The Government of Lagos State has rejected the resolution of the Judicial Panel of Inquiry on Restitution for Victims of SARS Related Abuses and Other Matters that no fewer than nine persons lost their lives when armed soldiers stormed the Lekki toll gate to disperse #EndSARS protesters on October 20, 2020, The PUNCH reports.
This claim, which was contained in a 41-page White Paper released by the state government on Tuesday night, countered the findings by the Justice Doris Okuwobi-led panel that nine persons were killed by gunshots at the toll gate.
The JPI had recommended that a monument memorialising the lives lost and those injured should be erected at the Lekki toll.
Countering the recommendation, the state government said, “This recommendation is not acceptable to Lagos State Government for the following reasons: The finding of the JPI at page 288 paragraph M is that “The evidence of the pathologist Prof Obafunwa that only 3 of the bodies that they conducted post mortem examination on were from Lekki and only one had gunshot injury and this was not debunked.
“We deem it credible as the contrary was not presented before the panel.”. The JPI’s finding of nine deaths is therefore irreconcilable with the evidence of Prof. Obafunwa that only one person died of gunshot wounds at 7:43pm at LTG on October 21, 2020.
“Having held that there was no evidence before it to the contrary of what Prof Obafunwa said, the question is where did the JPI then get its finding of nine deaths? This finding of nine deaths at LTG on 20th October 2020 is even more baffling because apart from listing out their names in tabular form at pages 297-298, the JPI offered no explanation regarding the circumstances of their death.
“It is quite astonishing that in the list of eleven deaths set out at pages 297-298, two of the names appeared twice (Kolade Salami and Folorunsho Olabisi as Nos. 37 and 38).
“Furthermore, the person listed as No. 46 Nathaniel Solomon who testified as a witness and petitioned the JPI in respect of his brother who he alleged died at LTG was himself listed as having died at LTG on 20th October 2020. Remarkably, Nathaniel Solomon’s deceased brother (Abuta Solomon) was then also listed as No. 2 on the list of persons who died at LTG.
“The inconsistencies and contradictions in the entire JPI Report concerning the number of persons who died at LTG on 20 October 2020 and their cause of death rendered the JPI’s findings conclusions thereon as totally unreliable and therefore unacceptable,” the White Paper read in part.
The state government, however, said it would forward the recommendations made by the #EndSARS panel that disciplinary measures should be meted on military officers deployed to disperse protesters at the Lekki Toll Gate, to the Federal Government, National Economic Council and the Nigerian Army.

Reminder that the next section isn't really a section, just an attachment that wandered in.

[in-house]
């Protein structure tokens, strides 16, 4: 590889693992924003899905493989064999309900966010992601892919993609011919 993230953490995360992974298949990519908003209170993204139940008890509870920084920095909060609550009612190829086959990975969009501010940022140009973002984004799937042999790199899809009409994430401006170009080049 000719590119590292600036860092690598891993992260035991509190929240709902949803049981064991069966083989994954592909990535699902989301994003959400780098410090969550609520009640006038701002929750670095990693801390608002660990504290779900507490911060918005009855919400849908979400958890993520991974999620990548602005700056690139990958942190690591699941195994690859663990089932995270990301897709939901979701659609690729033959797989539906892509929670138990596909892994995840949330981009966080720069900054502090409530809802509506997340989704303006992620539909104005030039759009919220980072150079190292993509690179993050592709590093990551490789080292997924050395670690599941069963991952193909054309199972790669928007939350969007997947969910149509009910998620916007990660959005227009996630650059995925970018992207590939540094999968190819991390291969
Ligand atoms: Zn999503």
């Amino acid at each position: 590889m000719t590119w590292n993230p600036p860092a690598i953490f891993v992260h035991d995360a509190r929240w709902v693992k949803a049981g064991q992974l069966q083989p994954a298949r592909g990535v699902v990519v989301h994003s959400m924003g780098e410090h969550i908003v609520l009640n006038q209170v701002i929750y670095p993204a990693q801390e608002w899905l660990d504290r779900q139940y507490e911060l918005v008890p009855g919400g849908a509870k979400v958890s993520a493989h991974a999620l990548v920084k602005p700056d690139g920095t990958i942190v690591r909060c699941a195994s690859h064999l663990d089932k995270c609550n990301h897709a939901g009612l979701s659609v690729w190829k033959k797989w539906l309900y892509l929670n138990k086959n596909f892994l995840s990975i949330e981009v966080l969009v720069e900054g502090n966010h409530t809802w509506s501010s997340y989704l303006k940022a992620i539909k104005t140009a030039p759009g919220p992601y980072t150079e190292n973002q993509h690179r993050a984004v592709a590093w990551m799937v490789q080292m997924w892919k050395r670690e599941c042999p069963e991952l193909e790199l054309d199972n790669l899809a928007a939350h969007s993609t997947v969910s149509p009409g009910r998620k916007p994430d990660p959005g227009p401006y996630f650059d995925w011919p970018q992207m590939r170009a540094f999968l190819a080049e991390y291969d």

Quoting the JPI’s report, it stated that the panel recommended disciplinary actions to the following officers, Lt. Col. S. O. Bello and Major General Godwin Umelo, who refused to honor the summons of the panel in order to frustrate the investigation.
The paper read, “The Lagos State Government notes and it will forward this recommendation to the Federal Government, National Economic Council and the Nigerian Army for their consideration.
“All officers (excluding Major General Omata) and men of the Nigerian Army that were deployed to the Lekki Toll Gate on October 20, 2020 should be made to face appropriate disciplinary action, stripped of their status, and dismissed as they are not fit and proper to serve in any public or security service of the nation.
“The Nigerian Army is an organisation that has its own disciplinary procedures and processes as set down by law, over which Lagos State government has no control. Nevertheless, Lagos State Government will forward this recommendation to appropriate authorities for their consideration and action.”
The Lagos State Government also commended all medical personnel and hospitals, including Reddington Hospital, which treated citizens who suffered injuries during the protest. However it disagreed that the hospitals treated victims of gunshot wounds from LTG on October 20, 2020.
The panel had described Lekki tollgate incident as a massacre in context, claiming that at least nine persons were killed by security agents when they stormed the Lekki toll gate on October 20, 2020, to disperse the defiant youths protesting against police brutality and extrajudicial killings.
The panel listed 48 names as casualties out of which 22 protesters sustained gunshot injuries, while 15 others were assaulted by soldiers and the police.
It listed the names of the deceased as Victor Sunday Ibanga, Abuta Solomon, Jide, Olalekan Abideen Ashafa, Olamilekan Ajasa, Kolade Salami, Folorunsho Olabisi, Kenechukwu Ugoh and Nathaniel Solomon. The report also listed Abiodun Adesanya, Ifeanyi Nicholas Eji, Tola and Wisdom as “presumed dead.”
It stated, “The atrocious maiming and killing of unarmed, helpless and unresisting protesters, while sitting on the floor and waving their Nigerian flags and while singing the National Anthem can be equated to a ‘massacre’ in context.”
Lagos State Governor, Babajide Sanwo-Olu, had received the report of the panel on November 15, 2021 and said the White Paper would be released in two weeks, which elapsed on November 29, 2021.
Summarily, out of the 32 recommendations made by the judicial panel of inquiry, the government accepted 11, rejected one and accepted six with modifications while 14 recommendations fall outside the powers of Lagos State Government and will be forwarded to the Federal Government for consideration.